5. Is your DMS provider large enough to manage the capital investment required to stay current in our industry and successfully launch the new products you need?

Do they have enough capital to be able to continue the investment in an up or down cycle? Are they responding to changes in the market with solutions to help your dealership meet them? Are they talking to you and your peers to get insight into what you need to solve any challenges you’re facing?

You shouldn’t be worrying about the stability of your DMS provider.

6. Are they small enough to be completely dedicated to our industry?

There’s a sweet spot when it comes to the size of a business you’re dealing with. Are they big enough to be able to invest in newer technologies and have the personnel and products that you need, yet small enough to be nimble?

Choosing a provider that employs real dealership industry talent will help ensure that you work with people who care about the welfare of your business.

7. Does your supplier have the pedigree and experience in our industry to partner with you for the long term?

Do you want to have to explain to your DMS provider how a dealership works? Of course not.

That’s why you should seek reassurance that the people working for your provider have actually stepped foot in a dealership. Do they know what a combine or a cotton picker looks like?

You can save your team a lot of future headaches by making sure your DMS provider speaks dealer. Because if they do, that will be reflected in the products and solutions they provide.

Are they focused on the products that are going to benefit you and provide you with what you need to run your business effectively now and in the future?

8. Does the system earn its keep without penalizing your cash flow?

Every change you make in your business has got to come down to this: is it increasing gross sales, increasing margin, or decreasing expenses? That means every investment you make in your DMS products should have a measurable, positive impact on your business.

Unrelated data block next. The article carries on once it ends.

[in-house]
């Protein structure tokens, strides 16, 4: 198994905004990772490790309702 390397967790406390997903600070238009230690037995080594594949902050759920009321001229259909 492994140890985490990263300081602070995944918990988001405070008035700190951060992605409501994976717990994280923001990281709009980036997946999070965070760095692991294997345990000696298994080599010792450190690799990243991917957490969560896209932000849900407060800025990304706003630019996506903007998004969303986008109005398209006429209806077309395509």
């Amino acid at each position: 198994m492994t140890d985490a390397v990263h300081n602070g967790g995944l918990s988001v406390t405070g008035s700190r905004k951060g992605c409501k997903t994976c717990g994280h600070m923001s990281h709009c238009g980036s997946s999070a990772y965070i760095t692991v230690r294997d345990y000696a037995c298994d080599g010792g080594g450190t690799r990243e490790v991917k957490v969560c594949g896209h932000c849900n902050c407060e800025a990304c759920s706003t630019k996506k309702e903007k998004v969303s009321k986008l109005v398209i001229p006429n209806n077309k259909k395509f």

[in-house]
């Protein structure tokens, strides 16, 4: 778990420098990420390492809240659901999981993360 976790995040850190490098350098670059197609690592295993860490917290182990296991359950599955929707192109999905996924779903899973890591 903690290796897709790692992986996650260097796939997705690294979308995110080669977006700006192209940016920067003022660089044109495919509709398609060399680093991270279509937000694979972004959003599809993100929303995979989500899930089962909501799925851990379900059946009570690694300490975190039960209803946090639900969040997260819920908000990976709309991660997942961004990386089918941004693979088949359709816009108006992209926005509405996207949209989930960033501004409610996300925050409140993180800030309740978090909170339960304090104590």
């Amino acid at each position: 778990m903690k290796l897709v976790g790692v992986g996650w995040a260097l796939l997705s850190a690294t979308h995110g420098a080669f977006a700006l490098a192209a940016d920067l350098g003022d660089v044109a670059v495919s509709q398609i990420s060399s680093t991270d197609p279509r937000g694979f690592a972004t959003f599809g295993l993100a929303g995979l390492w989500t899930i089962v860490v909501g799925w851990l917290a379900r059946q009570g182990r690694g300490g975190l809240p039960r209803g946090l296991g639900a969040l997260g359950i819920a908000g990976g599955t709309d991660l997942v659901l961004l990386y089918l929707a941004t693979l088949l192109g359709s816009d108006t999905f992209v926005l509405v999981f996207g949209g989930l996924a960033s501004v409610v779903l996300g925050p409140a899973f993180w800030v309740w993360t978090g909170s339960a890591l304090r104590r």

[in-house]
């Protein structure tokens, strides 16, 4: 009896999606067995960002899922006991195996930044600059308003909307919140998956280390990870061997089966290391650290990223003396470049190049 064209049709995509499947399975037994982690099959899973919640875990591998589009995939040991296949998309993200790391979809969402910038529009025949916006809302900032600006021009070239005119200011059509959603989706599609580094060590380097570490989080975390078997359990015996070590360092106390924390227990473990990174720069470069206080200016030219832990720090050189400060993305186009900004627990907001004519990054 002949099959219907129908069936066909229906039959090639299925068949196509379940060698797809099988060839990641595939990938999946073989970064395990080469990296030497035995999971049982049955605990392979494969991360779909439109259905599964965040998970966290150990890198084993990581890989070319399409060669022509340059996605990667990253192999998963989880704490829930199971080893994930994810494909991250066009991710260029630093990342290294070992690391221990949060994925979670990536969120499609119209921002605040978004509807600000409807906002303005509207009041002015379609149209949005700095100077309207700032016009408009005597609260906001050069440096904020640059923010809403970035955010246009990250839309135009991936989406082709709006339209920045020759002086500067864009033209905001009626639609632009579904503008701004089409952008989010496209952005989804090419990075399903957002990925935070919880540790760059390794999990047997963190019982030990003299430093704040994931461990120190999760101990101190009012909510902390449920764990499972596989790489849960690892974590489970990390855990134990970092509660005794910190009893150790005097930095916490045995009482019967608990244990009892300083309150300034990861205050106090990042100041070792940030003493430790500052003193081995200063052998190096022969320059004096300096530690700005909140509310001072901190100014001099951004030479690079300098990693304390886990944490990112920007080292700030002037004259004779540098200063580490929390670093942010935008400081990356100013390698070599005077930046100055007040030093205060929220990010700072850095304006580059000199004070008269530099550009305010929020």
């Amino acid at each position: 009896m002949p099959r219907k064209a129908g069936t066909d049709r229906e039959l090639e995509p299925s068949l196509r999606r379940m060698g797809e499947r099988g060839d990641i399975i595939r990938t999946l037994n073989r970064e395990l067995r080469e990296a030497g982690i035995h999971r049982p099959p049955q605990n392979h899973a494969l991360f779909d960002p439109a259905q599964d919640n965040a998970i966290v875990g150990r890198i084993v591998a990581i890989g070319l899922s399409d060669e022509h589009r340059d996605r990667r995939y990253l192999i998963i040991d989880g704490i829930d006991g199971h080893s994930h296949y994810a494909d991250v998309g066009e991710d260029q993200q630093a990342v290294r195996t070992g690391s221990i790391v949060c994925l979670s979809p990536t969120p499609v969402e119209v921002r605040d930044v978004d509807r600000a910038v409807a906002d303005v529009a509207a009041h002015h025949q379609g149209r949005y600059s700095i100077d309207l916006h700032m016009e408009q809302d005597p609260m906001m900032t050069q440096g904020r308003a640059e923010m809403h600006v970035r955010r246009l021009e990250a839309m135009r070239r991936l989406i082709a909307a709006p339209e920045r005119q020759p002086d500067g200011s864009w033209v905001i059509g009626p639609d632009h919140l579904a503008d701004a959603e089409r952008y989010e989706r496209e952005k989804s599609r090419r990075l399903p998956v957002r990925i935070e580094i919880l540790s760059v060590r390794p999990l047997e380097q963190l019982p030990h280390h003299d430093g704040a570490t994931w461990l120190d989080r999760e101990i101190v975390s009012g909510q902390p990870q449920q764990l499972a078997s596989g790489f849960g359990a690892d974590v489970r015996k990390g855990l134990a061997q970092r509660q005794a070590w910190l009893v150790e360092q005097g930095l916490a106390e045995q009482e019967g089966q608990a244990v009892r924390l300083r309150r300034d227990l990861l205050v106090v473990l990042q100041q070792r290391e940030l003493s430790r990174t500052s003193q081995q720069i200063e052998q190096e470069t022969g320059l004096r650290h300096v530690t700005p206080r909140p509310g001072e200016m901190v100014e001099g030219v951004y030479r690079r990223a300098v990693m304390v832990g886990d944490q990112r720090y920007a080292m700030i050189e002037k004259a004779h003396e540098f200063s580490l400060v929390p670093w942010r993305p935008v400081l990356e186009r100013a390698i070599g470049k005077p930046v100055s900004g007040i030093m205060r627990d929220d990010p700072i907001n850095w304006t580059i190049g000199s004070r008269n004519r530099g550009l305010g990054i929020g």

Are they making things for the sake of making things, or are they making things that make you money?
So what does it make you more money or make you more efficient and therefore make you more money?

9. Is your DMS provider truly a partner?

Not just in business, but in all things related to your business. A true partnership isn’t in the name—it’s in its spirit, fairness, equity, and consideration. There should be mutual trust in your best interests.

Does your partner put constraints on what you can or can’t say about them? A partner won’t tell you that you can’t have an opinion. Do they try to control the narrative, or do they let their relationships speak for themselves?

10. Can you afford to “wait and see” how things play out?

Every three to five years, you should evaluate your dealership’s business management system. That doesn’t mean just taking 20 minutes to reflect. You need to take a good hard look at how your system is working for your business. You need to pull users, and manufacturers, and look at interfaces. You need to ask, are we maximizing or optimizing these tools?

Then, based on that, you need to make a decision: do you see sufficient benefit with your current system to wait it out? Or do you decide to invest in a new system?

The problem is, “wait and see” isn’t a plan at all. It’s a hope that you come out the other side. In a market with so many ups and downs, you may find yourself in a downturn, unable to wait any longer.